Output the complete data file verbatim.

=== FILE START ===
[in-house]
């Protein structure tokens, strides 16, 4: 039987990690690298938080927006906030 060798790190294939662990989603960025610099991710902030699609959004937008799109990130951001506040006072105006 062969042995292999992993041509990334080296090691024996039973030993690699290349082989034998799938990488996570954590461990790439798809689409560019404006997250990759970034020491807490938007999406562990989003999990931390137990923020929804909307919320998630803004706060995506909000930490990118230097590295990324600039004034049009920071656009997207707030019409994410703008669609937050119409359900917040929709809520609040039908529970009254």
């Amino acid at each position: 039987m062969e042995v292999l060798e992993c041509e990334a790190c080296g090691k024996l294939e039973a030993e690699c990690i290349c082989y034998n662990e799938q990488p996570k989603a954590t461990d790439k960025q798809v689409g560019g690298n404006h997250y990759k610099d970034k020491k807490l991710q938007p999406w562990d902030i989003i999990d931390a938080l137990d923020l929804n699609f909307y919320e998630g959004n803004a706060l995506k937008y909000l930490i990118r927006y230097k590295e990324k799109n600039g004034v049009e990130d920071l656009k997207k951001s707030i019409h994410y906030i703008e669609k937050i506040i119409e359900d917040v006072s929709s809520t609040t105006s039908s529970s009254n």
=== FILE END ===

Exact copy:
[in-house]
């Protein structure tokens, strides 16, 4: 039987990690690298938080927006906030 060798790190294939662990989603960025610099991710902030699609959004937008799109990130951001506040006072105006 062969042995292999992993041509990334080296090691024996039973030993690699290349082989034998799938990488996570954590461990790439798809689409560019404006997250990759970034020491807490938007999406562990989003999990931390137990923020929804909307919320998630803004706060995506909000930490990118230097590295990324600039004034049009920071656009997207707030019409994410703008669609937050119409359900917040929709809520609040039908529970009254």
């Amino acid at each position: 039987m062969e042995v292999l060798e992993c041509e990334a790190c080296g090691k024996l294939e039973a030993e690699c990690i290349c082989y034998n662990e799938q990488p996570k989603a954590t461990d790439k960025q798809v689409g560019g690298n404006h997250y990759k610099d970034k020491k807490l991710q938007p999406w562990d902030i989003i999990d931390a938080l137990d923020l929804n699609f909307y919320e998630g959004n803004a706060l995506k937008y909000l930490i990118r927006y230097k590295e990324k799109n600039g004034v049009e990130d920071l656009k997207k951001s707030i019409h994410y906030i703008e669609k937050i506040i119409e359900d917040v006072s929709s809520t609040t105006s039908s529970s009254n």